Helvetica is a feature-length independent film about typography, graphic design and global visual culture. Released in 2007, on the anniversary of the typeface, it engages us in a conversation about the way type affects our lives. The film is an exploration of urban spaces in major cities and the type that inhabits them. Through discussions with renowned designers about their work, the creative process, and the choices and aesthetics behind their use of type, the viewer gains a deeper understanding of the impact type choice has on our impression and interpretation of the written word. You can't talk about Helvetica without talking about the context; Modernism versus postmodernism, logical, rational, clear design versus the emotional and subjective.
Directed by Gary Hustwit, the story is told through poetic shots of the font's use worldwide and interviews with designers with strong opinion about Helvetica. Talented designers share their views including Massimo Vignelli, Neville Brody, Matthew Carter, Wim Crouwel, and Alfred Hoffmann, whose father, Eduard, designed the font with Max Miedinger for the Haas Type Foundry in Munchenstein, Switzerland.
"Like its seemingly neutral Swiss-born subject, the film says a great deal without raising its voice, lending wit and grace to an inquiry regarding the way a medium, a squiggle or the precise space between two letters affects a million different messages and a billion different eyeballs. The real achievement of the picture, though, is the way it sharpens your eye in general and makes connections between form and content, and between art and life. By rounding up a great group of eloquent obsessives eager to explain their feelings about a font, Hustwit has come up with 80 unexpectedly blissful minutes."
- Chicago Tribune
With the success of Helvetica, director Gary Hustwit has continued to produce a series of films focused on design. "Five years ago I began work on my first documentary, Helvetica, which looked at the worlds of typography and graphic design, and their impact on our visual environment. After Helvetica was released in 2007, I had the idea for a second film, Objectified, which focused on industrial design and product design, and our relationship with the manufactured objects that surround us. While working onObjectified, I realized I wanted to make a third film that would also examine how design affects our lives, and began thinking of the films as a “design trilogy” of sorts. The third documentary in this trilogy is about the design of cities. Urbanized looks at the issues and strategies behind urban design, featuring some of the world’s foremost architects, planners, policymakers, builders, and thinkers. Over half the world’s population now lives in an urban area, and 75% will call a city home by 2050. But while some cities are experiencing explosive growth, others are shrinking. The challenges of balancing housing, mobility, public space, civic engagement, economic development, and environmental policy are fast becoming universal concerns. Yet much of the dialogue on these issues is disconnected from the public domain". Gary Hustwit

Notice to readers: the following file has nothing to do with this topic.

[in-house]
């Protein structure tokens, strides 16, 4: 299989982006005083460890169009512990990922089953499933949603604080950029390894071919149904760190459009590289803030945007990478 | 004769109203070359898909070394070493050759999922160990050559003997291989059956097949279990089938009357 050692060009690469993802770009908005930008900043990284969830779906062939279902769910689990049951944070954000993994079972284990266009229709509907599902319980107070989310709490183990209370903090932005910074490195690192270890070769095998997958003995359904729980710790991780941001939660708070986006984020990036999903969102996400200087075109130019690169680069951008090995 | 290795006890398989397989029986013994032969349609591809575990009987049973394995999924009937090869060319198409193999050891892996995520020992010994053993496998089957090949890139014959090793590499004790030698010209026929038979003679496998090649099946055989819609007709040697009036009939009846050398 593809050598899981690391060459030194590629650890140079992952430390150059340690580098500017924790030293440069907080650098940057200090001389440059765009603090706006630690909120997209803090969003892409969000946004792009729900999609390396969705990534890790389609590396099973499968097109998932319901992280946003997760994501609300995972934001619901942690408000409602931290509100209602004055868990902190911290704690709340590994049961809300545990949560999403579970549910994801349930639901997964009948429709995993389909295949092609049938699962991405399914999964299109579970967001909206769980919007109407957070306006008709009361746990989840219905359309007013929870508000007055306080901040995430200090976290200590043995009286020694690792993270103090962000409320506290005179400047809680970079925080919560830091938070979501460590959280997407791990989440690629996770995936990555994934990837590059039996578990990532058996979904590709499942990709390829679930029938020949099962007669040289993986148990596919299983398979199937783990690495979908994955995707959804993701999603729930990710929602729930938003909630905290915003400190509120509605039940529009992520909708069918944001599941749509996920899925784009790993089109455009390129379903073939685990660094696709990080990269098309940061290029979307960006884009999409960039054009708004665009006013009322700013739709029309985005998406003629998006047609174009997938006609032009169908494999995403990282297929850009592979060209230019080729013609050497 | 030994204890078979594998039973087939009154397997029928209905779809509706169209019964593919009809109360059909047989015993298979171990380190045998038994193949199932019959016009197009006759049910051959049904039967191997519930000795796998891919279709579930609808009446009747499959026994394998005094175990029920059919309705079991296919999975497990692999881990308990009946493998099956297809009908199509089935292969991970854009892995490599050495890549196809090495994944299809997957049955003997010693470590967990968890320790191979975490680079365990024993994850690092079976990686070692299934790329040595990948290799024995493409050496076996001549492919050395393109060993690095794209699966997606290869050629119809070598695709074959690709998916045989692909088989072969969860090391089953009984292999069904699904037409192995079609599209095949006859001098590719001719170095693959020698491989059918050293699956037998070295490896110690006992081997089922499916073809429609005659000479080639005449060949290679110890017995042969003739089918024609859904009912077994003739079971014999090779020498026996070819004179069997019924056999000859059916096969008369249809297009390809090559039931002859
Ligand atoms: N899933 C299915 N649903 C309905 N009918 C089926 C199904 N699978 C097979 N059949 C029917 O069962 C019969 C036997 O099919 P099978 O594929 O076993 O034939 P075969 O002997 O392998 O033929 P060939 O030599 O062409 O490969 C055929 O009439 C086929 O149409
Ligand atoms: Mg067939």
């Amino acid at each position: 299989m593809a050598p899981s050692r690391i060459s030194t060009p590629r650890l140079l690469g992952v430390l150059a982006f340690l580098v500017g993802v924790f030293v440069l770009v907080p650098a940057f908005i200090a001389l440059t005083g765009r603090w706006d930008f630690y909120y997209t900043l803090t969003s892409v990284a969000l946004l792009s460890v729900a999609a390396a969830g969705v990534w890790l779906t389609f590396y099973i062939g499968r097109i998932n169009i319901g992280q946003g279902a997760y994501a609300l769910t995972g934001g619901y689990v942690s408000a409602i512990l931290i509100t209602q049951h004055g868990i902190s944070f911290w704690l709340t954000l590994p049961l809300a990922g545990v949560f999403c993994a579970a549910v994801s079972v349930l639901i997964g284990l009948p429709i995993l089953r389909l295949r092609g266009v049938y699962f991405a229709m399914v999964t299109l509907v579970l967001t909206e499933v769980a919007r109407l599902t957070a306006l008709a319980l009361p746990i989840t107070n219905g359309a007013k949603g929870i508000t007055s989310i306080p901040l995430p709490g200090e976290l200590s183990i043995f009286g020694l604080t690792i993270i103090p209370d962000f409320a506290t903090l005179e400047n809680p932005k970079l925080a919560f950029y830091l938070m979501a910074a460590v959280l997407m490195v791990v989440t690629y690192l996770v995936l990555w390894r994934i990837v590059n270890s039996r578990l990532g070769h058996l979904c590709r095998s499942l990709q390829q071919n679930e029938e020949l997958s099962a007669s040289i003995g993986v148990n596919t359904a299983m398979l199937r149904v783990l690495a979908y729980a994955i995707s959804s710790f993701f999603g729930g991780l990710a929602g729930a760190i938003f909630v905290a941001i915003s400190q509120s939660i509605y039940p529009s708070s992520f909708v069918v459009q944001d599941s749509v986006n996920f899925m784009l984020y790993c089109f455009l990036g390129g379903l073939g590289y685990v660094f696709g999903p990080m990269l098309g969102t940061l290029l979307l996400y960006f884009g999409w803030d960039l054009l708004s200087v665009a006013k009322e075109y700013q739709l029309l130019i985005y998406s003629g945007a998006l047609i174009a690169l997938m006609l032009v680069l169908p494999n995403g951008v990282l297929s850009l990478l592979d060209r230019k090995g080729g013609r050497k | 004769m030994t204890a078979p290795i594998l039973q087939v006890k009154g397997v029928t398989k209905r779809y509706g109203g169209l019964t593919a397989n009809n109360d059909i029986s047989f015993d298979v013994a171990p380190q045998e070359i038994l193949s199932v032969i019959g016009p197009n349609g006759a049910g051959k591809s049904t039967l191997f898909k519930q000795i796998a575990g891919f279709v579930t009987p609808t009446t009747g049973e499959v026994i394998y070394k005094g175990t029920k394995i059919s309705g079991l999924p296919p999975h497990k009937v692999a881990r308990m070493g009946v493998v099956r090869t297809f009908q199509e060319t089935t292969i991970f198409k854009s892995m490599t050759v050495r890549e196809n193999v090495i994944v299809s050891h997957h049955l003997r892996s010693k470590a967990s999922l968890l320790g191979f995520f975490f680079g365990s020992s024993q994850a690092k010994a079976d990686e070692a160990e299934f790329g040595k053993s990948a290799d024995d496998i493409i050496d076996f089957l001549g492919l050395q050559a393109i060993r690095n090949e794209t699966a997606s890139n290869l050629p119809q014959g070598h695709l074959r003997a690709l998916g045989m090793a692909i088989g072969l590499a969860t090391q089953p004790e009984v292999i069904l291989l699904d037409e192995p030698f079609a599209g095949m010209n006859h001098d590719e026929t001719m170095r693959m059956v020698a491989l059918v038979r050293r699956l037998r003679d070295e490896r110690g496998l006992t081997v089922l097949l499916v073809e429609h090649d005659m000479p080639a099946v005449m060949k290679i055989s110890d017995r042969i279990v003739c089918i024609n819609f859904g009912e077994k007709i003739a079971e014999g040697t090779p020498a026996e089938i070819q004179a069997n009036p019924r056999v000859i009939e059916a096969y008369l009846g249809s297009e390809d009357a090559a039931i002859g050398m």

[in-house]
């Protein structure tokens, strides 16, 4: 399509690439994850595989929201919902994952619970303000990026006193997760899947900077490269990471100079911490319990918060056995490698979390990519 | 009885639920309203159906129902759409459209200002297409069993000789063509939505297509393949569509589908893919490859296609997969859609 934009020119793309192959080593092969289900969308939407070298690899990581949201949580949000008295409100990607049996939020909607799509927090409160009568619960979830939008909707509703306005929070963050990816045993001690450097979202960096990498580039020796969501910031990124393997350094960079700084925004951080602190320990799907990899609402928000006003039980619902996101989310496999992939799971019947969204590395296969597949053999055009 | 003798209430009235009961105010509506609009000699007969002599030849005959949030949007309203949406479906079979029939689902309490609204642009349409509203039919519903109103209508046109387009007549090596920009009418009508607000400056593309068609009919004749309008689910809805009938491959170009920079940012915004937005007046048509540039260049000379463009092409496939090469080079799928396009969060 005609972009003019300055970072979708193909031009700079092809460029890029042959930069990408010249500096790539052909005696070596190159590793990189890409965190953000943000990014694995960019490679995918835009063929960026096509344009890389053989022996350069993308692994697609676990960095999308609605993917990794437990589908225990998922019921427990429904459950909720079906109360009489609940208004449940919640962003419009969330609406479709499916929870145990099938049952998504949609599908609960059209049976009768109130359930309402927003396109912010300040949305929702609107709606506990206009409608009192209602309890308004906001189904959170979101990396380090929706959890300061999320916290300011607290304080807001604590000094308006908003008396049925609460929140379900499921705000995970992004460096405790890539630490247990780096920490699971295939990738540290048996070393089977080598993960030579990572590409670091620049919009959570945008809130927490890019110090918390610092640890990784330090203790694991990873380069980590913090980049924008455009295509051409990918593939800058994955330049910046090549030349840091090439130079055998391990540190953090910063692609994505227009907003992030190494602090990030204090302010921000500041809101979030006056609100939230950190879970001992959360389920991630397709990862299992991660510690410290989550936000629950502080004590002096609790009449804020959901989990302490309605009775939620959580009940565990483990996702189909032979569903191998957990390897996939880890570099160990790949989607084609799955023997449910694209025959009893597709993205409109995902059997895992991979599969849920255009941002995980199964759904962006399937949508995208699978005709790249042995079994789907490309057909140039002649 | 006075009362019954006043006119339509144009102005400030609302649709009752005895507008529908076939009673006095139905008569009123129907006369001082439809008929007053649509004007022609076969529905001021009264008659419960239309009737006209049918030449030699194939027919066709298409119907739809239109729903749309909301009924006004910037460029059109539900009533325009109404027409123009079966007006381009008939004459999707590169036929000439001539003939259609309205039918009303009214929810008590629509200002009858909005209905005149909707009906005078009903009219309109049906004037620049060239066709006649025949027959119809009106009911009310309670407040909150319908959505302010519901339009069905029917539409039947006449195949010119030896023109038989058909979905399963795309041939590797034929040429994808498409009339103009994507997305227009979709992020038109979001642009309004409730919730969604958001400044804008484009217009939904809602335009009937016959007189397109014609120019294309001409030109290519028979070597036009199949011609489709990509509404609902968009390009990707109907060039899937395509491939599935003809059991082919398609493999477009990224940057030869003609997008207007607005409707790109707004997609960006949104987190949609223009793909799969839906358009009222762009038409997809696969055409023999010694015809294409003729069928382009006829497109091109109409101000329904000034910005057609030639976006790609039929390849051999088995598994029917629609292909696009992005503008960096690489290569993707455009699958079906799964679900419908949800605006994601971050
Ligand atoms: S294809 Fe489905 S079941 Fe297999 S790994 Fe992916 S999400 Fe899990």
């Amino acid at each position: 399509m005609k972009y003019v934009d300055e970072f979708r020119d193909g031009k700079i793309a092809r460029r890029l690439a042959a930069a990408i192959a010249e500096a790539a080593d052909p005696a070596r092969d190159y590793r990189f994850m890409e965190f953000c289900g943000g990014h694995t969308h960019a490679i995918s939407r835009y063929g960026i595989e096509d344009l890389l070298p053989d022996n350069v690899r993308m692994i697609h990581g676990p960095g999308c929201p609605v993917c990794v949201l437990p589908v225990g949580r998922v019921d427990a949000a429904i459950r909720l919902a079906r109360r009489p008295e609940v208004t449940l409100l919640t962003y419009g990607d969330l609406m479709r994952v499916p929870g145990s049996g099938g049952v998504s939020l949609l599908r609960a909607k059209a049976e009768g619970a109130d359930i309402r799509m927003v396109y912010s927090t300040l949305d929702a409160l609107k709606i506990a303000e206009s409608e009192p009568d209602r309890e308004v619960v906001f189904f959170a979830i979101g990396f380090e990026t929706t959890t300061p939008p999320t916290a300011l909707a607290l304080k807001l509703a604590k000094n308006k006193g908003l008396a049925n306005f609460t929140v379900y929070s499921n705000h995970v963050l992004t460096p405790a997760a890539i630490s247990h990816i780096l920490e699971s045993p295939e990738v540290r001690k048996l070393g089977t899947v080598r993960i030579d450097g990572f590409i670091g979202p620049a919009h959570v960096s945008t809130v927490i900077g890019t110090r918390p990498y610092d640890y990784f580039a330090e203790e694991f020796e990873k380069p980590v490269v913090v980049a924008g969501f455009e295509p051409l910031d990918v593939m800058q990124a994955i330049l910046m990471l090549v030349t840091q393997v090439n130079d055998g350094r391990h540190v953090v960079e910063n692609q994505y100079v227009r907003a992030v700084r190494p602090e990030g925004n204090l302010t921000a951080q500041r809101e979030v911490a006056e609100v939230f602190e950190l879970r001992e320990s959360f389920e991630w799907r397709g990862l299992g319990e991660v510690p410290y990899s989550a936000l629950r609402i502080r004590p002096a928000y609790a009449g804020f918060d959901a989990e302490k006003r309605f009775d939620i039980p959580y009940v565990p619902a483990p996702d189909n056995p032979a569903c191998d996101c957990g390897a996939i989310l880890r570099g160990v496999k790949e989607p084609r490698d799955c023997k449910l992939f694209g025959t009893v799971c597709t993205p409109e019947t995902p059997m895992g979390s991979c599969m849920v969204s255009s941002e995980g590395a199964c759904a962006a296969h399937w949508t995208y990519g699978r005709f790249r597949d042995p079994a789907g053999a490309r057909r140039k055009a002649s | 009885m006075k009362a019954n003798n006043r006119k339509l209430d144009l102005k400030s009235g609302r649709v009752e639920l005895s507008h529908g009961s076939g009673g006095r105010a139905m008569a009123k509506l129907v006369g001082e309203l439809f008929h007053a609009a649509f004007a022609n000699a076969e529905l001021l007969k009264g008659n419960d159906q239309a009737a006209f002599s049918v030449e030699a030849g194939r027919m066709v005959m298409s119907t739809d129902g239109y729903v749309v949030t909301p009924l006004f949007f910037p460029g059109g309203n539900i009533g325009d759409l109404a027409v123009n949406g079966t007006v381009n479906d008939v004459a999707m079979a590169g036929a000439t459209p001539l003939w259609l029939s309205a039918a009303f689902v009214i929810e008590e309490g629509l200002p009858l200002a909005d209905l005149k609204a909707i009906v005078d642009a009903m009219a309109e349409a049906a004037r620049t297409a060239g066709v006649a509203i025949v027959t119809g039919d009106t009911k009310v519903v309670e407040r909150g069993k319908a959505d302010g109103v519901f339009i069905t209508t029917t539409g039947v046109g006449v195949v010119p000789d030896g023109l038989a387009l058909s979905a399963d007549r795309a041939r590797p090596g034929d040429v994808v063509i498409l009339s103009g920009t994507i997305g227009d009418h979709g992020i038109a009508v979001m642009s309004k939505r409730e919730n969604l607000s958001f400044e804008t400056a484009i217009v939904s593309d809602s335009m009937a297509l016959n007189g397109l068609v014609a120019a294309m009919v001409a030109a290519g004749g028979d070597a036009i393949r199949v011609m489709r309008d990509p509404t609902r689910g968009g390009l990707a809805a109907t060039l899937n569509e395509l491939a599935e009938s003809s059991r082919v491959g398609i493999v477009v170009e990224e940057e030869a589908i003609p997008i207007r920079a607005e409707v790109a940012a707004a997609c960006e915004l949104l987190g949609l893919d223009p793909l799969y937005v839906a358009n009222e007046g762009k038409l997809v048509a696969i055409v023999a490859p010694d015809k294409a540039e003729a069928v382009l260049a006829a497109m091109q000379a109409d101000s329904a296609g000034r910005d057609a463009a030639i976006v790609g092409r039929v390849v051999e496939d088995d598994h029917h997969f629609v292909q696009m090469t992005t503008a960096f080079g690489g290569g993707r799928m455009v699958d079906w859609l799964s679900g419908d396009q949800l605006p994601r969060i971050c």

I really enjoyed the Helvetica film. I must say I fall in the modernist camp of loving the type. To me it is a simple, clean and powerful expression. In the film Massimo Vignelli talks about the beautiful, timeless quality of the Helvetica font. He has an affinity for it, as he used it exclusively in the design of the NYC transit system. "It is the space between the notes that makes music. With typography, it is the space between the white". It is a figure ground relationship, where the space between holds the letters. I believe this expression is true in many design disciplines; in Art, Architecture, and sculpture. It comes down to balance and clarity of the composition.
I'm looking forward to Gary's movie looking at urban landscapes and the architecture of cities. Watch the video trailer for the third movie in the trilogy urbanized, due out in late 2011/early 2012.
Helvetica is now available as a digital download for USA iTunes users.
Images and excerpts: http://www.helveticafilm.com